If machines are indivisible, a vintage capital model must give rise to income inequality. If new machines are always better than old ones and if society cannot provide everyone with a new machine all of the time, inequality will result. I explore this mechanism in detail. If technology resides in machines and if a firm or worker must use just one technology at a time, a variety of machines will be in use, and workers' productivities will differ. This is because not everyone can be given the latest vintage machine all of the time. Inequality thus originates in the limited capacity of the capital goods sector. If machine quality and skill are complements, a worker who is paired with the best machine will acquire more skill, and inequality persists indefinitely. Moreover, if the used equipment market or the process of labor turnover function without frictions, a perfect positive assignment between the quality of labor and of capital can be maintained by a process of continual reassignment. This serves to enhance the degree of equilibrium inequality. Paradoxically, in this type of model, free migration of labor across borders raises cross-country inequality instead of lowering it as it does in some other models.Journal of Economic LiteratureClassification Number: O31.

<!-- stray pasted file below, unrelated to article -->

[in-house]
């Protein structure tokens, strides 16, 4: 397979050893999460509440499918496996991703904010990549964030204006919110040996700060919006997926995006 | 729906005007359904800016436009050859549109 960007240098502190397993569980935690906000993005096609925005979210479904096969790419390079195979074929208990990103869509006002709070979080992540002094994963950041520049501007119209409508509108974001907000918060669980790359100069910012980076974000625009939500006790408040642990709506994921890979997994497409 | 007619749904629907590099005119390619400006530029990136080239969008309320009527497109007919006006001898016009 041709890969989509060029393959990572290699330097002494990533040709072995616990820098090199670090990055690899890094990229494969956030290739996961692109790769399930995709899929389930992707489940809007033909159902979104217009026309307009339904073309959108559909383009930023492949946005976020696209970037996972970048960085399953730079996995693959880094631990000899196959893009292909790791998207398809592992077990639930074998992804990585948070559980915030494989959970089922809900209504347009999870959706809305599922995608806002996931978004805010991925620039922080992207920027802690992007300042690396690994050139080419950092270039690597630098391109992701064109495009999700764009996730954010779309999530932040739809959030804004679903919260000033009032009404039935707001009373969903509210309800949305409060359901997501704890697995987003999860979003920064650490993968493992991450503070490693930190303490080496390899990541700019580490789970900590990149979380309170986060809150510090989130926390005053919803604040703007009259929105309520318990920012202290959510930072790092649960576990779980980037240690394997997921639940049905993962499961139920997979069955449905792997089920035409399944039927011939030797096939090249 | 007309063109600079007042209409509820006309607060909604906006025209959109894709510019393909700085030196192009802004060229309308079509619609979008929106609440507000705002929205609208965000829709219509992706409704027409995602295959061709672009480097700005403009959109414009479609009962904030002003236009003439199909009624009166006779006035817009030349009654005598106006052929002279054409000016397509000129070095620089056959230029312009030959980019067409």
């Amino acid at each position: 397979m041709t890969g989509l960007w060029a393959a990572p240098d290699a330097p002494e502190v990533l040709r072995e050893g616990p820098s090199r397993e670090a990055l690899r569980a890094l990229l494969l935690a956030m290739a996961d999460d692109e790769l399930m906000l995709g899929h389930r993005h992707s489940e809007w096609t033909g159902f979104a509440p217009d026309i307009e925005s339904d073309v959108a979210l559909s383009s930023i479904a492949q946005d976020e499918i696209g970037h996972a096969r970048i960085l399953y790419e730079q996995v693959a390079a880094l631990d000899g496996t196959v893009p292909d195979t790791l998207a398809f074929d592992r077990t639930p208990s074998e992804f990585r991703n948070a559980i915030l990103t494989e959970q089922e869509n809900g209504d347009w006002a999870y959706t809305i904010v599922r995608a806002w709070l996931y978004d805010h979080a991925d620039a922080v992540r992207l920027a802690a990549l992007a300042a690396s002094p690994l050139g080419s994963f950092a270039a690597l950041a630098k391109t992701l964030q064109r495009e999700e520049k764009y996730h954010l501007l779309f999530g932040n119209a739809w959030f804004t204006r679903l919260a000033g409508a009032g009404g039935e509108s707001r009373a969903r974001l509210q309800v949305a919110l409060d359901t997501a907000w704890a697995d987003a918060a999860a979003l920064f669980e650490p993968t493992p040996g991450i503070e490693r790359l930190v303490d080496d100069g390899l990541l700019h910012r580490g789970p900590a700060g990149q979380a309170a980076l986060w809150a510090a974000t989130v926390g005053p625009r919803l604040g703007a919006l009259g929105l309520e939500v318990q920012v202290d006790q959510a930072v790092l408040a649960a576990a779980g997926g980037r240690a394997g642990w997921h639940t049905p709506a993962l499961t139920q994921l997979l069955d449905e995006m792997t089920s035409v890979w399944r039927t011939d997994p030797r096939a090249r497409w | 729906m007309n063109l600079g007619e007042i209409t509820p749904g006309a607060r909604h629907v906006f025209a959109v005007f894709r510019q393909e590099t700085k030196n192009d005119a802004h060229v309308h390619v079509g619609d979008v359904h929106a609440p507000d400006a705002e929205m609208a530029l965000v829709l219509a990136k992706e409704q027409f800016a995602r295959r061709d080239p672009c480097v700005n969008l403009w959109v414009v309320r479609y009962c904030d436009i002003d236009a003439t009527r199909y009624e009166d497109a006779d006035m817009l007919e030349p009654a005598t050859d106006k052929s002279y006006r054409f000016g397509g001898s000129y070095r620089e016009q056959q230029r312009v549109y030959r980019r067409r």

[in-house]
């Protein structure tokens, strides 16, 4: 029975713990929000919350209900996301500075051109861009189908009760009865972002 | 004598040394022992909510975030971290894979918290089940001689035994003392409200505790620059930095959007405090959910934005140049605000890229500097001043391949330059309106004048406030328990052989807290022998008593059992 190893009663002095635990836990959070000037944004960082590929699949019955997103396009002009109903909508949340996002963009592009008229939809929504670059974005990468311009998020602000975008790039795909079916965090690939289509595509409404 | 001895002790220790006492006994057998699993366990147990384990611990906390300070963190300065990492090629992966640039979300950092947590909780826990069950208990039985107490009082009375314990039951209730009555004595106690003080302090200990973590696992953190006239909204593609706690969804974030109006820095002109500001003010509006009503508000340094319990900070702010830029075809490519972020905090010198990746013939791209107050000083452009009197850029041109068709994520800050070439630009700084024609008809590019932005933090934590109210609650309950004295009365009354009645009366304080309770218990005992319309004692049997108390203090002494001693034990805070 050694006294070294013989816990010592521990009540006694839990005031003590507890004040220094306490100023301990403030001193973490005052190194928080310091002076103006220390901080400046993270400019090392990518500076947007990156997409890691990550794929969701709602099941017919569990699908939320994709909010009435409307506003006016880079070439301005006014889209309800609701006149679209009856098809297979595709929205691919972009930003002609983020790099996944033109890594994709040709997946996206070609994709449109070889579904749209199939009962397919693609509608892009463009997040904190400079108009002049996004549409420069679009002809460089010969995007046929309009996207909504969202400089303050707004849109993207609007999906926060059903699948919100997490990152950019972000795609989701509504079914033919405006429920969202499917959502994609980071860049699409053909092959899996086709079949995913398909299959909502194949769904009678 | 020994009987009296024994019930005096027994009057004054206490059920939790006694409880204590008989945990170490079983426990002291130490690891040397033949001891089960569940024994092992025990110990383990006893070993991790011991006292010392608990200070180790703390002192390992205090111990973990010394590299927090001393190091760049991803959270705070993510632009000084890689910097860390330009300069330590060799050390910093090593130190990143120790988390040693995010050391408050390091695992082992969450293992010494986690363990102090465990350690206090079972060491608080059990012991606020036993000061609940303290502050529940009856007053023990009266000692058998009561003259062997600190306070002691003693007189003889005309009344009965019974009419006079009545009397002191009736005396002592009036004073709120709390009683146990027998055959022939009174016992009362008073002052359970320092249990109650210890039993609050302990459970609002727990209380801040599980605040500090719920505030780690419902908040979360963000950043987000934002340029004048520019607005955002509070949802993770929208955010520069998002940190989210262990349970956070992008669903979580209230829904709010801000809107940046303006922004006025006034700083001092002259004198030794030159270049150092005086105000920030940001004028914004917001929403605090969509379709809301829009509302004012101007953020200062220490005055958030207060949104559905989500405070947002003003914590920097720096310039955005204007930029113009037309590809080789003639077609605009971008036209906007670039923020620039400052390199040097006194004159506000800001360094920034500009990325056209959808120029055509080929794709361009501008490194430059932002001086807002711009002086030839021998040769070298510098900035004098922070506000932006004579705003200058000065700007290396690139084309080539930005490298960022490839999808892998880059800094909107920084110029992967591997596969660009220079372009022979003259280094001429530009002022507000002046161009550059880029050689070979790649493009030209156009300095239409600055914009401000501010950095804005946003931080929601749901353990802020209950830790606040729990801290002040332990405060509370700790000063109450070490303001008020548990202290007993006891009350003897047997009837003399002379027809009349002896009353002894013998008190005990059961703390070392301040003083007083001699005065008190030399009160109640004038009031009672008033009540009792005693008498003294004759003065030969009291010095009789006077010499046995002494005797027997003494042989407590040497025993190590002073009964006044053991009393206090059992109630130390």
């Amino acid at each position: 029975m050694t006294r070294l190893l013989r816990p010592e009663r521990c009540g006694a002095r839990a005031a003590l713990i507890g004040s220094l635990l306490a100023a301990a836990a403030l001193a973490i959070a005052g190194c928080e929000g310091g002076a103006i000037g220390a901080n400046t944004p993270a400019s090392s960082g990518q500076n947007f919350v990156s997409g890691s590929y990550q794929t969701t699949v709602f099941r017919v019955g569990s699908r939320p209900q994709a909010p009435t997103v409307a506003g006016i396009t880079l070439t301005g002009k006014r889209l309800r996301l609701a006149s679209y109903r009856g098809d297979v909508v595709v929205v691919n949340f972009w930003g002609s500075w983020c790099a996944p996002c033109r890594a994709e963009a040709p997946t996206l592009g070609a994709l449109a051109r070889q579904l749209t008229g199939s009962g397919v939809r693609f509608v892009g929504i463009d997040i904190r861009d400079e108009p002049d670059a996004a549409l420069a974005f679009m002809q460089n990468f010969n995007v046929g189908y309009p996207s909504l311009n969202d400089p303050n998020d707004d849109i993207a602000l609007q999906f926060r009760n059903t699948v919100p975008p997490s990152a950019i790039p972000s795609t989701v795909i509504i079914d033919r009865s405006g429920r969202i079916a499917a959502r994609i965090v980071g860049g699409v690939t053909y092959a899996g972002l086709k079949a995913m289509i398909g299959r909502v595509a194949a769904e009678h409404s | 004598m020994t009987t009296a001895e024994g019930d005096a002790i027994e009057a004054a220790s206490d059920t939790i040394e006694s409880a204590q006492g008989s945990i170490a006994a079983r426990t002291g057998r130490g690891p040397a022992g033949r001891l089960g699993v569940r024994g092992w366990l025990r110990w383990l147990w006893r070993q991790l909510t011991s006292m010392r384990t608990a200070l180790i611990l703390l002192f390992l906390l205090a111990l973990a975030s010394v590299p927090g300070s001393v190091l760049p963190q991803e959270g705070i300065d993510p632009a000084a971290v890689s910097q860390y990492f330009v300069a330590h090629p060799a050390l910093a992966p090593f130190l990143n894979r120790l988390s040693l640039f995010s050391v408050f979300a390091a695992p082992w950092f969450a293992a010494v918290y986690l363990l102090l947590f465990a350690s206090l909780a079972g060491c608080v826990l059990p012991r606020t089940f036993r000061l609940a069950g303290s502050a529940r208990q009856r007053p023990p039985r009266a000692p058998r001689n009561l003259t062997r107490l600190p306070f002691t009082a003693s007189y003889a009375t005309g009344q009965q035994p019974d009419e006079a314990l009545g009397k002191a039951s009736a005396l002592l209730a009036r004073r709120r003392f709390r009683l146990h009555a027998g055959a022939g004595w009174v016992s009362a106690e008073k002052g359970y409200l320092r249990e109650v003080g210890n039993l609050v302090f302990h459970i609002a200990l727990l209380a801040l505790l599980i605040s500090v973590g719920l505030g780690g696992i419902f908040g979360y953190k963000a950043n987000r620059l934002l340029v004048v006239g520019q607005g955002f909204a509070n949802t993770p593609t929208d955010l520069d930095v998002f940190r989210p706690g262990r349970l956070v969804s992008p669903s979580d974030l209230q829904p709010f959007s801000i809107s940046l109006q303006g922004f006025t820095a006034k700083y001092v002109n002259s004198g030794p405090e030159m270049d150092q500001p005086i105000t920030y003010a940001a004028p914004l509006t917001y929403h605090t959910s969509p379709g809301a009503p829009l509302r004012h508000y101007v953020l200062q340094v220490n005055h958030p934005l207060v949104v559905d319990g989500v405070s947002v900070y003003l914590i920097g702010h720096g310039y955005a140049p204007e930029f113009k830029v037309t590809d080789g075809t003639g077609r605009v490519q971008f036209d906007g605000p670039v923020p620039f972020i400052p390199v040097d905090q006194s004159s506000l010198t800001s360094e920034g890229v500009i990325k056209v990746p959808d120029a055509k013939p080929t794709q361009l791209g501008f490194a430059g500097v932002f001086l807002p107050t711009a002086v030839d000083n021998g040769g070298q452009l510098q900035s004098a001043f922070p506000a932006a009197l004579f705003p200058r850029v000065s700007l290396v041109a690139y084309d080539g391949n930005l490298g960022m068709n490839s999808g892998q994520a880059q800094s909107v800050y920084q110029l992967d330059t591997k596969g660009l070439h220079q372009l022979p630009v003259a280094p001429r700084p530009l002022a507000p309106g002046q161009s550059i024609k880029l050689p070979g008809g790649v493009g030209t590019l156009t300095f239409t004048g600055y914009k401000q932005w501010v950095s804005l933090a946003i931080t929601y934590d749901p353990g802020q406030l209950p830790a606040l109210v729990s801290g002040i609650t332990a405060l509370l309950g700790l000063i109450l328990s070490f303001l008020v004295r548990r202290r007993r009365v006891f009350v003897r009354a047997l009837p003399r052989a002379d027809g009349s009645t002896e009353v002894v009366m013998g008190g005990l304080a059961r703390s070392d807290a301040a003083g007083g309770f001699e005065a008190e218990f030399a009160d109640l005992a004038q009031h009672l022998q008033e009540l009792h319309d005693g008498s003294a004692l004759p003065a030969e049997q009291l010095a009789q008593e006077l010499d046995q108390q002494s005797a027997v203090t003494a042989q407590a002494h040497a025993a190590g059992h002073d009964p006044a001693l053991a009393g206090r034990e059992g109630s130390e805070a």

ASJC Scopus subject areas
- Economics and Econometrics